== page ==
I love getting lost in a bookstore.
Okay, so I don’t really get “lost.” That would require me not really knowing the lay of the land, so to speak, and goodness knows I have plenty of experience wandering among the stacks.
The truth is that, like so many, I’ve started relying on alternate sources for my literature fix. Reviewing books frequently means novels arrive in packages and boxes, mailers and envelopes. I go to the library. I shop online. And, of course, there’s the whole issue of digital books — those electronic ones that pop up in a digital library with the swipe of a finger. My Kindle doesn’t get as much love as my physical books, but I do enjoy having lots of options at once in the palm of my hand.
I can’t quit bookstores, though. When our local Borders closed in 2011, I went into a period of mourning. The local bookstore was more than just a place that sold books, of course: it was a community hub, a hotspot, a place for friends to meet and mingle. In its heyday, Borders buzzed with people and music and life, pure and simple . . . and yes, they sold books. Lots of them. But books, though important, sometimes seemed beside the point.
After Borders liquidated and closed that summer, Spencer drove over to purchase some of the bookshelves which currently take up a quarter of the living room in our apartment (but that’s totally worth it). Word spread that Books-a-Million was planning to purchase and re-open our location in Southern Maryland, rumors that proved true a year ago. When I first popped into the store last summer, I felt anxious that a place I’d loved so well — and spent years as both employee and patron — would be forever changed. You can’t go home again, you know?
But maybe you can. I just re-read my post from last summer, one spilling over with sadness and uncertainty. When BAM! first opened, it didn’t feel like “my bookstore” anymore. The exterior was the same, yes, and the interior resembles the old Borders as well. But it obviously wasn’t Borders, and that hurt. I was deeply emotionally attached to the old place and just couldn’t. let. go.
Life marches forward, though. Much has changed in a year. As I get closer to the wedding and am prepping to move both my personal belongings and offices at work (more change.), I’m growing accustomed to getting comfortable with being uncomfortable. That’s one of my single greatest challenges: adapting. Allowing something new to enter my life without mourning deeply for the old.
I’m getting stronger. I’m getting excited.
I went into Books-a-Million with my parents for the first time in a while last Friday. Where once the store seemed quiet, empty, there were plenty of people padding down the aisles with stacks of books in their hands. We waited in line at the register. It wasn’t as crazy as the old days, sure — but what is? There was a John Mayer playing overhead as soon as we walked in, just like those fall days in 2006, and I thought about the college student who once wandered the same aisles with the latest Harry Potter and a walkie-talkie clipped to her hip. Life was an oyster, and I’m busy finding the pearl.
Seven years later, I still love getting lost in a bookstore — and was thinking about how fortunate I am to be able to slip inside the same bookstore where I spent so many happy days.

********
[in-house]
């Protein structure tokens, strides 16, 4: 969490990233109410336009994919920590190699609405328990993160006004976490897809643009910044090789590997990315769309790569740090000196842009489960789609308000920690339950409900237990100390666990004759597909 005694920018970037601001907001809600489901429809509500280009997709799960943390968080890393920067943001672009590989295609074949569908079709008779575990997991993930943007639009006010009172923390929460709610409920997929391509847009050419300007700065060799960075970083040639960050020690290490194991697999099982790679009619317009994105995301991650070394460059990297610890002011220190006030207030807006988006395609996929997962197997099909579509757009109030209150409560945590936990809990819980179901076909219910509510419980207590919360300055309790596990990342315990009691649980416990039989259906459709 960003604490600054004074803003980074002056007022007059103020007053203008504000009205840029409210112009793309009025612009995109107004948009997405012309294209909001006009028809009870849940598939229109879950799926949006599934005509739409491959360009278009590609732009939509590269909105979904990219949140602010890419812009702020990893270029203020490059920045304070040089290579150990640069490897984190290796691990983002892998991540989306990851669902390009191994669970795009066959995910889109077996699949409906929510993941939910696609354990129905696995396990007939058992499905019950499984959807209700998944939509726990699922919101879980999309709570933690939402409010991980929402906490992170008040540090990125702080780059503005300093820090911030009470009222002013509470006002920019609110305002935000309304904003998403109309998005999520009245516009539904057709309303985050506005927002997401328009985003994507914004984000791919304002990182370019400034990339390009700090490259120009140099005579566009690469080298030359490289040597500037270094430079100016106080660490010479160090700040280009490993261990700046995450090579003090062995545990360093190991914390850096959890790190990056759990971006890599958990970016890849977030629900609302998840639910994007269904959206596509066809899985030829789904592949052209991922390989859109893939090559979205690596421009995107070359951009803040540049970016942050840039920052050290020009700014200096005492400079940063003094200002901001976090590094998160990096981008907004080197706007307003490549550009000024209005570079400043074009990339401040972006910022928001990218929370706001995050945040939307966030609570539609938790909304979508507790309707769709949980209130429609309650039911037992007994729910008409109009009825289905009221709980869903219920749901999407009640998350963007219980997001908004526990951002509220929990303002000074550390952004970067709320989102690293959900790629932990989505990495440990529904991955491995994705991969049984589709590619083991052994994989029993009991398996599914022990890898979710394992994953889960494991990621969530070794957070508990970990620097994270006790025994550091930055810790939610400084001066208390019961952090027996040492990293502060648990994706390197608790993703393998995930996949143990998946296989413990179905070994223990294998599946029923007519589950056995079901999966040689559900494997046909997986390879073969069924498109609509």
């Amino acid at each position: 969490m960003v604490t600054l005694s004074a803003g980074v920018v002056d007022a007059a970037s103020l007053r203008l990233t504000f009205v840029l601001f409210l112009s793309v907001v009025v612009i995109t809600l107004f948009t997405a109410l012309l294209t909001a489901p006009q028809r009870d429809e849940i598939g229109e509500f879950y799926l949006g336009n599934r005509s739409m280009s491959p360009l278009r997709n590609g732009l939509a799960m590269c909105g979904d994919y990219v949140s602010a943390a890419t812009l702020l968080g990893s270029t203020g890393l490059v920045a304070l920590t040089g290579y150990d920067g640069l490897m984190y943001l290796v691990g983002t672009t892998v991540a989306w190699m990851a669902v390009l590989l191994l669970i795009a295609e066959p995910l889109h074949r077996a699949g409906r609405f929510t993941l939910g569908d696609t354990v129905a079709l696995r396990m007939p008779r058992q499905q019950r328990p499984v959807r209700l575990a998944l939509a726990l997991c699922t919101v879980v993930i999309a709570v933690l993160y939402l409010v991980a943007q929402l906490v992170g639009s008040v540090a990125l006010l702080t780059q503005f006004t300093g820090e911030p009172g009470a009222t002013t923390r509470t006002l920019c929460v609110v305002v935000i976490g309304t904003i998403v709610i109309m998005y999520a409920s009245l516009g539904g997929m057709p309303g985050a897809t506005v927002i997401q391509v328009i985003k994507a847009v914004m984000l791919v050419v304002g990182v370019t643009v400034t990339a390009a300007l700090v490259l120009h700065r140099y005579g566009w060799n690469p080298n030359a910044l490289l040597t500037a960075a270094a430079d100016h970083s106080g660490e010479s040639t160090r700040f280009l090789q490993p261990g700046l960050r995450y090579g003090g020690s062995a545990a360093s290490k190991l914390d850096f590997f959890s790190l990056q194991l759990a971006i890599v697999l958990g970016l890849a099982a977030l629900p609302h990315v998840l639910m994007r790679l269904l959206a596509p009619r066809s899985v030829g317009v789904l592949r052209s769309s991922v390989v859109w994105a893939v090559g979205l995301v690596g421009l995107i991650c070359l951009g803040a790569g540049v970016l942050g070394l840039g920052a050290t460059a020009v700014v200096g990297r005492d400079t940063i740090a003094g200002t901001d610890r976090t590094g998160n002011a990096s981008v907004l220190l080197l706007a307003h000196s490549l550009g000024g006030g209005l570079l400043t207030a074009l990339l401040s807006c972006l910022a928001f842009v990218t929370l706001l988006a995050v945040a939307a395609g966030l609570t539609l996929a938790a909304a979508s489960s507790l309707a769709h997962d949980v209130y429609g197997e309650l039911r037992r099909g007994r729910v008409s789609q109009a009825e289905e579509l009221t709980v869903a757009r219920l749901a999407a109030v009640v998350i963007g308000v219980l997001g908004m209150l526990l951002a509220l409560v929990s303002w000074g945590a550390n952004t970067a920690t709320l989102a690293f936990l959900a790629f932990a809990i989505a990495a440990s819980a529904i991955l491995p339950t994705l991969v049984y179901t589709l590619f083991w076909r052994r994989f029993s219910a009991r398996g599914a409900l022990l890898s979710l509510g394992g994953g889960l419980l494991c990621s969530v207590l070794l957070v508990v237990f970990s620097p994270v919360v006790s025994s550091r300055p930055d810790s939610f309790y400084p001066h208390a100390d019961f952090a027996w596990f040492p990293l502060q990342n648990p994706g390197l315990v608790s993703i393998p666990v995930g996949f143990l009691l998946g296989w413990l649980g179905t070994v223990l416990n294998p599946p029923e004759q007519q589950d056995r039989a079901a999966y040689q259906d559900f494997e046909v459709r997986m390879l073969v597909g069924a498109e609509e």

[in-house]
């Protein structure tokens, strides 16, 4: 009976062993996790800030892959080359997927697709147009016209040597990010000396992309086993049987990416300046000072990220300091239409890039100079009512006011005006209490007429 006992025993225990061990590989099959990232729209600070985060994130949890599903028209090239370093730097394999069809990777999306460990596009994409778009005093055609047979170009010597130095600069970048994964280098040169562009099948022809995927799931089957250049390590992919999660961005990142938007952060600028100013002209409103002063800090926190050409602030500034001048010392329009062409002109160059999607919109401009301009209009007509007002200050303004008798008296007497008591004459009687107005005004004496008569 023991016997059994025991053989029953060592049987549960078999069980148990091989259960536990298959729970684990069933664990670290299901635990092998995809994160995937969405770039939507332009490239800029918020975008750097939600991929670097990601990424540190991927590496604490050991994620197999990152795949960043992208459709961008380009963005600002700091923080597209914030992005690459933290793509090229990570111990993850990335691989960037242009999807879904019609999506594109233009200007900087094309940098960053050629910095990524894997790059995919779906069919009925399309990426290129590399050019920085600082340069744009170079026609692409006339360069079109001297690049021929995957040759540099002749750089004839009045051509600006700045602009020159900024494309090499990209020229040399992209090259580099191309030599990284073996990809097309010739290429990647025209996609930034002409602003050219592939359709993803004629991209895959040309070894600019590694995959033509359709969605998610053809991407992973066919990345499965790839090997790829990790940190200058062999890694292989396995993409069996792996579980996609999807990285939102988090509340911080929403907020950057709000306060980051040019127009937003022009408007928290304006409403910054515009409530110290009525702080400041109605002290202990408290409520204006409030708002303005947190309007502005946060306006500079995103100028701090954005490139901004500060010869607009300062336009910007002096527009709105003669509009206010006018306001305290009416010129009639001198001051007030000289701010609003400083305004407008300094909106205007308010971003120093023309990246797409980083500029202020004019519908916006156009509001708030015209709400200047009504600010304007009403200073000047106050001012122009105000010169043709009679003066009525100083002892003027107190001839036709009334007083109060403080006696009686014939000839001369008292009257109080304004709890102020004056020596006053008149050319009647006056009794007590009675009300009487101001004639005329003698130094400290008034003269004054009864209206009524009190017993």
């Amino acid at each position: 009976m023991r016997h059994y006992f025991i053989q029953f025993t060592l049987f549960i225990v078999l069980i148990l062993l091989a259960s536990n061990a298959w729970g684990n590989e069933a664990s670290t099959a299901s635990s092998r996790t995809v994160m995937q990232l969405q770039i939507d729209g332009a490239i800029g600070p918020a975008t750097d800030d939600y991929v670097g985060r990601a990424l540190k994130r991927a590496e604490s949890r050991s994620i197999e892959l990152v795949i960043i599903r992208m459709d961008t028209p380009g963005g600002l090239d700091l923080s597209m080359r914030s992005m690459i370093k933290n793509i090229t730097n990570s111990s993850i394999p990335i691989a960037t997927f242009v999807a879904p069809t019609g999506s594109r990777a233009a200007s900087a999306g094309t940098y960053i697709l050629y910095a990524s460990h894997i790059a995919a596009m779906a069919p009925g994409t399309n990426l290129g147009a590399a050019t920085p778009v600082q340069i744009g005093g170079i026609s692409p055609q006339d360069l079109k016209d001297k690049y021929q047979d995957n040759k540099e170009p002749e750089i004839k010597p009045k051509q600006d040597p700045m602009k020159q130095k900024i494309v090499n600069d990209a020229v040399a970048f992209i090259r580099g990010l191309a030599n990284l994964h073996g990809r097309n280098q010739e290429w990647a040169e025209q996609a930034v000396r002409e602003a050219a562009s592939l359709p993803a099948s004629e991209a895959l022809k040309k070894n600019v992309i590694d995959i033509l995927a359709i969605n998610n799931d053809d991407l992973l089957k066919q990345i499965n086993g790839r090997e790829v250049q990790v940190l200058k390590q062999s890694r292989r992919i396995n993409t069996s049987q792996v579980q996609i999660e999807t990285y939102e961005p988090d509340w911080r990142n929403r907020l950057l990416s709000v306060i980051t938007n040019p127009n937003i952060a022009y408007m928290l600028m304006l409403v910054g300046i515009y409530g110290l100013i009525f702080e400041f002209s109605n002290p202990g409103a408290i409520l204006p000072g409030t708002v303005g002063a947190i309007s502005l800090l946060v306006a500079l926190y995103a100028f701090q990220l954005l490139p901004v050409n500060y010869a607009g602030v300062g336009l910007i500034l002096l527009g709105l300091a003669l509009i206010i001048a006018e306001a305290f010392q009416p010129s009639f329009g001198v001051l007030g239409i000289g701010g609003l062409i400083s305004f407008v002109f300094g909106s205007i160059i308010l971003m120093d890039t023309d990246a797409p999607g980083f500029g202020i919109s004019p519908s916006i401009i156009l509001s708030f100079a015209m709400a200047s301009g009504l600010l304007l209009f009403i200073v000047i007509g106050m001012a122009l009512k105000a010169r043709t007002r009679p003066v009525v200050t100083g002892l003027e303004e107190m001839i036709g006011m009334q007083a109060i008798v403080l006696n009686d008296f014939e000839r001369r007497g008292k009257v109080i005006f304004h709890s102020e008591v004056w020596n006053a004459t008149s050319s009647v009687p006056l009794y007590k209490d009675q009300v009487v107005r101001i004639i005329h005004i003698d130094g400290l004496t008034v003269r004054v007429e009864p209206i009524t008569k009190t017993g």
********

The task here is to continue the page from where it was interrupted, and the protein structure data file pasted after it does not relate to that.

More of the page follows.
Things have changed, but some things stay the same.
And I definitely came home with a book.
13 thoughts on “Slipping into the bookstore”
The perks of being a book-lover! I can’t wait to visit the bookstore again 🙂
I do love a good stroll through a bookstore, and I was also devastated when I lost my Borders which was only about a mile or two from my house. It was so convenient! Now about the only thing we have going on is Barnes & Noble and I do indulge now and again, although I swear I should never buy another book. It is just impossible for me to go in there and not come out with something.
Me Too 🙂 Bookstores and Stationers can’t beat them 🙂
I will freak out at paying $50.00 for a top, but think nothing of it if I find a book I really want for that same price.
I’m waiting for The Spectacular Now from the library. I’m really looking forward to reading it.
While we’ve lost our big chains, the local bookstores have remained open, despite changing owners in many cases. If we lost those (in Cambridge!), I’m not sure what I’d do.
So many big chains have closed in my area too (MA). But it’s kind of nice to support and see the local shops, even if there prices are typically higher. Even when you don’t leave with a book, it’s so nice spending a day running a finger along the spines of so many tales and travels.
I can even sit for hours in a bookstore staring at books and reading their back covers..that’s how much I love books and book stores.. Nice to hear from a fellow book-lover 🙂
See now I’m sad because all of the bookstores in my area are closed but I can get that same magical feeling at my public library. Best part I can get some work done on my novel.
I went into mourning too when our local Borders closed here in Sydney. I still walk by the place where it used to be (now a large chinese restaurant) and my mind immediately starts picturing how it used to look before. I do love spending time in bookstores and nothing really compares to that feeling of stepping into one and getting all excited about getting ‘lost’ amongst all the books.
I had the same issues when my borders closed, which is now a Big Lots! EW! I much prefer my indie now, Novel Books in Clarksburg.
I can identify with that getting-lost-in-a-bookstore feeling–wandering in that hall of doors to other worlds in the throes of Queen Caffeine. I always wondered what it would be like to work in a bookstore but was afraid it would spoil the feeling for me. I’m glad you still enjoy it. 🙂
I was so devastated when we lost our Borders. I spent so much time there!
Comments are closed.